|A Concord Chronology
Reading and Discussion questions on Work: A Story of Experience
Louisa May Alcott: Bibliography of Secondary Sources
Edna Dow Cheney's Louisa May Alcott: Her Life, Letters, and Journals (1889) at Google Books. At Project Gutenberg: http://www.gutenberg.org/files/38049/38049-h/38049-h.htm.
What did Alcott read? (from above): "Never a student, but a great reader. R. W. E. gave me Goethe's works at fifteen, and they have been my delight ever since. My library consists of Goethe, Emerson, Shakespeare, Carlyle, Margaret Fuller, and George Sand. George Eliot I don't care for, nor any of the modern poets but Whittier; the old ones–Herbert, Crashaw, Keats, Coleridge, Dante, and a few others–I like."
Biographical sketch by Cynthia Butos at the Heath Anthology site.
Sketch from Deborah Durbin at the University of Virginia
The Alcotts From PBS's I Hear America Singing site.
Orchard House. Includes a color picture of the Alcotts' house and information about tours.
Links to Alcott sites. This page at Kim Wells's Domestic Goddesses website includes annotations and pictures as well as links.
A teacher resource file on Louisa May Alcott from James Madison University.
Links to teaching resources at WebEnglishTeacher
Recollections of Louisa May Alcott, John Greenleaf Whittier, and Robert Browning includes engravings of Orchard House, Louisa May Alcott's cottage at Nonquitt, and her town house at 10 Louisburg Square, Boston as well as the satiric "A Wail Uttered in the Woman's Club" (p. 24)
From James Russell Lowell's A Fable for Critics (1848):
"While he talks he is great, but goes out like a taper
If you shut him up closely with pen, ink, and paper."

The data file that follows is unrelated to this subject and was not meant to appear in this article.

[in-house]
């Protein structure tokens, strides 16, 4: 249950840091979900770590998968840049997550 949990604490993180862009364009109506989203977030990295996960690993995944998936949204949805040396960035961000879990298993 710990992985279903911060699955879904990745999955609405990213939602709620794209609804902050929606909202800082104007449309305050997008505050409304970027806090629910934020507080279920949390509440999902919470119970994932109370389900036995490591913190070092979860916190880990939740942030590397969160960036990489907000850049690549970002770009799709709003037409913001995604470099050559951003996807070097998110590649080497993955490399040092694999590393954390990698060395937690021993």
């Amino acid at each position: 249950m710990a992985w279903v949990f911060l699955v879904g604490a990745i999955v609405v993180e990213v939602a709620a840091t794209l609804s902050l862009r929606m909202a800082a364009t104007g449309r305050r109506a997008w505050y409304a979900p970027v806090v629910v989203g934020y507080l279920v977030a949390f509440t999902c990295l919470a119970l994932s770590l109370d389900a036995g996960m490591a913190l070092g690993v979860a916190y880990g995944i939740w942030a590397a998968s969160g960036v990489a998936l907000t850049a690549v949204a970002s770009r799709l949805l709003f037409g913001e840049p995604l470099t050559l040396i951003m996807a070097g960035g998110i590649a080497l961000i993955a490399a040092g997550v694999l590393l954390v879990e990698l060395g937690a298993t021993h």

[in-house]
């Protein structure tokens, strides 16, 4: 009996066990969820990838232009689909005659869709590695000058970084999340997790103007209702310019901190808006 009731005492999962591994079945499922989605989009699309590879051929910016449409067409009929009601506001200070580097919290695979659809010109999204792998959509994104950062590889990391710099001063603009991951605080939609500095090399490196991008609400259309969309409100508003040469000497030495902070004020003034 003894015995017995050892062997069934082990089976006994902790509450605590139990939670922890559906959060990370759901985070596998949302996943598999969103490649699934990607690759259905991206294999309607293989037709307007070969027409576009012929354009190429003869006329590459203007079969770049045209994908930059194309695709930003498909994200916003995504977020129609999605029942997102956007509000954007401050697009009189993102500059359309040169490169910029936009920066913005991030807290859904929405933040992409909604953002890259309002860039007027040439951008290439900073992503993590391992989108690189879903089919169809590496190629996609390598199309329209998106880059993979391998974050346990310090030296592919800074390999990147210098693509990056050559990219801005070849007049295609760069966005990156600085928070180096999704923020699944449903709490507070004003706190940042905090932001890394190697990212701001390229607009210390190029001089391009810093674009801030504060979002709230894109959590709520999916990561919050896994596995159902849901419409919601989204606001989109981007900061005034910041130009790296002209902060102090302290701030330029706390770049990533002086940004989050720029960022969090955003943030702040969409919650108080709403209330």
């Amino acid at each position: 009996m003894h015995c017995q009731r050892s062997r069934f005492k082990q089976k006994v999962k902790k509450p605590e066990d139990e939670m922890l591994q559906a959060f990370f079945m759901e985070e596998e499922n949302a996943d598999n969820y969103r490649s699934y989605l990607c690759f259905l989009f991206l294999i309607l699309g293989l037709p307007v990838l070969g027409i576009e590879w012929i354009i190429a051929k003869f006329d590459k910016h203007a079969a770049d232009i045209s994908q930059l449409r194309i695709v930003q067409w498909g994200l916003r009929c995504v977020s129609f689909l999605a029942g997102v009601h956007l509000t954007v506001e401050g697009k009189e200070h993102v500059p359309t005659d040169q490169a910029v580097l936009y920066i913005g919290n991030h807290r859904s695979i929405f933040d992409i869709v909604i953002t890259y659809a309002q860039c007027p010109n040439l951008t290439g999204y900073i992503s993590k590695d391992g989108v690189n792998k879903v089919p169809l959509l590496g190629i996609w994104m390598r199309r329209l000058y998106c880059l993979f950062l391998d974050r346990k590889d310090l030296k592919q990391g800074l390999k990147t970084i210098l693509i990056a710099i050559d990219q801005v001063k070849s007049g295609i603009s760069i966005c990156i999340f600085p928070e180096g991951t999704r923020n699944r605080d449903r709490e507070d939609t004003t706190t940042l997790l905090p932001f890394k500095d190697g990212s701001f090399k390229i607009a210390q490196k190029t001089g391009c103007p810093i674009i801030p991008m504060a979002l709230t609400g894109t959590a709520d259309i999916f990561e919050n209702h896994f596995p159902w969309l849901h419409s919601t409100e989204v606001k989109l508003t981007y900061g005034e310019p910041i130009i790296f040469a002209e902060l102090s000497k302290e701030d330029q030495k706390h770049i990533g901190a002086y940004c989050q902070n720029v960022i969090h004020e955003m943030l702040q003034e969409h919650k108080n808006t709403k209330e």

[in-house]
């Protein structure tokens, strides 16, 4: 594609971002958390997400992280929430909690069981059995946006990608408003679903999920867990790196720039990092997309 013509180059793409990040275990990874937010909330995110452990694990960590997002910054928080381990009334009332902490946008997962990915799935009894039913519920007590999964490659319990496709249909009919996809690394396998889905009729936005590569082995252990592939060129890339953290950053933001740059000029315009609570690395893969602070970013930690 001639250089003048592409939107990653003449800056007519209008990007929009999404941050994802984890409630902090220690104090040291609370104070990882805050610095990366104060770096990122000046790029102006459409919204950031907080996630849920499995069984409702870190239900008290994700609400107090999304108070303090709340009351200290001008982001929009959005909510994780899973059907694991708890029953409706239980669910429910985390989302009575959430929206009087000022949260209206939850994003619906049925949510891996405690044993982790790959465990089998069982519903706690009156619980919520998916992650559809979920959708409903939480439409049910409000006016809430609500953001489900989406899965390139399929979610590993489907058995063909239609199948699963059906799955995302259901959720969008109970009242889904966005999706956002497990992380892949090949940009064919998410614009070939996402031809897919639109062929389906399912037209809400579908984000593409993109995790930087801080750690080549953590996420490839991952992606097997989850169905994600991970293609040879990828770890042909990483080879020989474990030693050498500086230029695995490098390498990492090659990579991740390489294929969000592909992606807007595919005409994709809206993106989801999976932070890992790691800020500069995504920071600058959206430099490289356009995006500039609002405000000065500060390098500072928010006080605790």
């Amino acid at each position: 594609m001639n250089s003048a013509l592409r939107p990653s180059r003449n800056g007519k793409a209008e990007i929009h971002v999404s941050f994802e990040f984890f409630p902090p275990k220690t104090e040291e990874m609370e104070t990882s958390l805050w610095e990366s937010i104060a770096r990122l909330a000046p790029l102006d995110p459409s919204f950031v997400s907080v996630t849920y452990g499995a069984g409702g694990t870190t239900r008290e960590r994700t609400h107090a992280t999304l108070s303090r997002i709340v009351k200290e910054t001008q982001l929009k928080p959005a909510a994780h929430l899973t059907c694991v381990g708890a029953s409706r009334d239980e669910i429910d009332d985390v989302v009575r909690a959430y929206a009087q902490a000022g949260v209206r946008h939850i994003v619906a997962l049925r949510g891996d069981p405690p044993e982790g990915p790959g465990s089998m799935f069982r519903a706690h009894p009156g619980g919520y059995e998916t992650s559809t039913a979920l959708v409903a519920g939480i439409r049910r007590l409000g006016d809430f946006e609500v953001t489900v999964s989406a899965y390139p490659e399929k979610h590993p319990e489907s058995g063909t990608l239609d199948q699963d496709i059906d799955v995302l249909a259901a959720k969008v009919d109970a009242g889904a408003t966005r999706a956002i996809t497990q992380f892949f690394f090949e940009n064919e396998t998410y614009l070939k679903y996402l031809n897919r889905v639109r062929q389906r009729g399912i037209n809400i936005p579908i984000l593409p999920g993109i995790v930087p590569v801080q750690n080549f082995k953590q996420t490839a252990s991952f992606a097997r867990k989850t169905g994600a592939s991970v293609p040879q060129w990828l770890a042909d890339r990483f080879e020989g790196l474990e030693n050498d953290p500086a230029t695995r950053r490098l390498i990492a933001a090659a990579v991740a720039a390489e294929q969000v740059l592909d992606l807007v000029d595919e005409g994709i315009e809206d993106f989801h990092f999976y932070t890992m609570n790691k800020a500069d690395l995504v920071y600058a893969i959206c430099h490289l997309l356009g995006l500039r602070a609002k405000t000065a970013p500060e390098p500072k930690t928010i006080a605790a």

|Works Available Online
Waldo Emerson: An Estimate of his Character and Genius: in Prose and Verse
Harding Davis's memories of meeting Hawthorne, Bronson Alcott, and
Louisa May Alcott from her 1904 memoir Bits of Gossip. From the
19th-century American women writers site.
and Canzonets (1882; HTML and SGML at Michigan; note--this link doesn't work since Michigan has changed its site again),
of Mr. Alcott's School, Exemplifying the Principles and Methods of Moral
Culture (3rd ed., revised; 1874) by Elizabeth Peabody. Page images
at the Making of America site.
Louisa May Alcott
Cousins (HTML at Bibliomania)
Men (HTML at Celebration of Women Writers)
Knight" by Friedrich de La Motte Fouque (mentioned in Jo's Boys)
Mysterious Key, and What it Opened (HTML at Celebration of Women
in Bloom (HTML at Celebration of Women Writers)
a Mask: or, A Woman's Power. Full text at the University of Virginia.
Brothers." Atlantic Monthly (November 1863)
Debut." Atlantic Monthly (August 1863)
Modern Cinderella" (1860)
Sketches. The complete text from A Celebration of Woman
Women (1868-9) Hypermedia edition at the University of Virginia's
Crossroads site (1995).
and Self-Love." Atlantic Monthly (March 1869)
Mysterious Key, and What it Opened (from A Celebration
of Woman Writers)
Stockings" from the University of Virginia's E-text Center
Old-Fashioned Girl (1870) at the Celebration of Women Writers page.
Old-Fashioned Thanksgiving" from Eldritch Press.
Alcott Collection at the Clifton Waller Barrett